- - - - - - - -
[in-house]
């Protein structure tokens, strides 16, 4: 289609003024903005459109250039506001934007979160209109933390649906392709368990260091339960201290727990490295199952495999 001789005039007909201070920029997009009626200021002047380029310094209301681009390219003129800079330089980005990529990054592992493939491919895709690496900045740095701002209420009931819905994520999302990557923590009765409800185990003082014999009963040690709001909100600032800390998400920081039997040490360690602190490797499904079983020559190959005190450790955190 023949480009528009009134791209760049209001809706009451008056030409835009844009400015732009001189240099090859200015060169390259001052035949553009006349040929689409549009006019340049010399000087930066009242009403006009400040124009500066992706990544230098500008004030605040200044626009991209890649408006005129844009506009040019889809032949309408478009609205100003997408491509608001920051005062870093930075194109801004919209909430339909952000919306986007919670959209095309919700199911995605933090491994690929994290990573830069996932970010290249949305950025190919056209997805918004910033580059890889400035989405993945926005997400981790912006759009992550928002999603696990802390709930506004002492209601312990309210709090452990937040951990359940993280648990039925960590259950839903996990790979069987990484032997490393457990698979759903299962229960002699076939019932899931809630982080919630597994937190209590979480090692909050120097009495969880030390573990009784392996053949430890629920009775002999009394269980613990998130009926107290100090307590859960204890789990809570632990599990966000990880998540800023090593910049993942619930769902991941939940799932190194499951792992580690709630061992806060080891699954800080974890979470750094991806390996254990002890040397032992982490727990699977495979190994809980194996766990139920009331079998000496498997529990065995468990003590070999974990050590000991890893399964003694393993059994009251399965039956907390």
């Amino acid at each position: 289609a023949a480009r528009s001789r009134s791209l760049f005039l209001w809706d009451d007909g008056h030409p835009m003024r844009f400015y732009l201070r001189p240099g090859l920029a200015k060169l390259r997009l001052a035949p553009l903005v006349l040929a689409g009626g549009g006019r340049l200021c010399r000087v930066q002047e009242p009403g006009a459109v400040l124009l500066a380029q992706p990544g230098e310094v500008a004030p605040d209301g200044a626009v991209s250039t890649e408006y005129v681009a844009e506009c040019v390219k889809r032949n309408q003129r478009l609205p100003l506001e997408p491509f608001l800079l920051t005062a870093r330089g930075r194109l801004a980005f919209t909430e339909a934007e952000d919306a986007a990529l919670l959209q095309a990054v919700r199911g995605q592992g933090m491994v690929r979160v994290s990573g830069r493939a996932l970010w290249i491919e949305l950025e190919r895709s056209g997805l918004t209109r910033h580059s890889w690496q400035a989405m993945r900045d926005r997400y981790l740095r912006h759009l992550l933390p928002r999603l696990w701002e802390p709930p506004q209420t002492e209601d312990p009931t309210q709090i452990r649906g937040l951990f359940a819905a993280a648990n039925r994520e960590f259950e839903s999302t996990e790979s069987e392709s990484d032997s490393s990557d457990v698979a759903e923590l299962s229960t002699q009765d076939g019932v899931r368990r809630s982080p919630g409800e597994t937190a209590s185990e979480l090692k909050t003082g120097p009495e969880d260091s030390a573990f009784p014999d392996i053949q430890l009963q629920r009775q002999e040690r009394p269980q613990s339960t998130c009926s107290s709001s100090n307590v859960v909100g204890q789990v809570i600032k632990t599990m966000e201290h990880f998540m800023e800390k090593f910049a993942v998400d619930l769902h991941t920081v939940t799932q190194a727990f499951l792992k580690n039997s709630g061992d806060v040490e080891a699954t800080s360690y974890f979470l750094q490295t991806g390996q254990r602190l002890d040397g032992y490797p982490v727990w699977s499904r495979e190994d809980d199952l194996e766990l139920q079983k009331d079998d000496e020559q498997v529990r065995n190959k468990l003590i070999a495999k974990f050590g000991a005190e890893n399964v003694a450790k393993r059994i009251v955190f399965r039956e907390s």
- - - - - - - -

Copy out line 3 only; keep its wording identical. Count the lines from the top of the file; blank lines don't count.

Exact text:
């Amino acid at each position: 289609a023949a480009r528009s001789r009134s791209l760049f005039l209001w809706d009451d007909g008056h030409p835009m003024r844009f400015y732009l201070r001189p240099g090859l920029a200015k060169l390259r997009l001052a035949p553009l903005v006349l040929a689409g009626g549009g006019r340049l200021c010399r000087v930066q002047e009242p009403g006009a459109v400040l124009l500066a380029q992706p990544g230098e310094v500008a004030p605040d209301g200044a626009v991209s250039t890649e408006y005129v681009a844009e506009c040019v390219k889809r032949n309408q003129r478009l609205p100003l506001e997408p491509f608001l800079l920051t005062a870093r330089g930075r194109l801004a980005f919209t909430e339909a934007e952000d919306a986007a990529l919670l959209q095309a990054v919700r199911g995605q592992g933090m491994v690929r979160v994290s990573g830069r493939a996932l970010w290249i491919e949305l950025e190919r895709s056209g997805l918004t209109r910033h580059s890889w690496q400035a989405m993945r900045d926005r997400y981790l740095r912006h759009l992550l933390p928002r999603l696990w701002e802390p709930p506004q209420t002492e209601d312990p009931t309210q709090i452990r649906g937040l951990f359940a819905a993280a648990n039925r994520e960590f259950e839903s999302t996990e790979s069987e392709s990484d032997s490393s990557d457990v698979a759903e923590l299962s229960t002699q009765d076939g019932v899931r368990r809630s982080p919630g409800e597994t937190a209590s185990e979480l090692k909050t003082g120097p009495e969880d260091s030390a573990f009784p014999d392996i053949q430890l009963q629920r009775q002999e040690r009394p269980q613990s339960t998130c009926s107290s709001s100090n307590v859960v909100g204890q789990v809570i600032k632990t599990m966000e201290h990880f998540m800023e800390k090593f910049a993942v998400d619930l769902h991941t920081v939940t799932q190194a727990f499951l792992k580690n039997s709630g061992d806060v040490e080891a699954t800080s360690y974890f979470l750094q490295t991806g390996q254990r602190l002890d040397g032992y490797p982490v727990w699977s499904r495979e190994d809980d199952l194996e766990l139920q079983k009331d079998d000496e020559q498997v529990r065995n190959k468990l003590i070999a495999k974990f050590g000991a005190e890893n399964v003694a450790k393993r059994i009251v955190f399965r039956e907390s």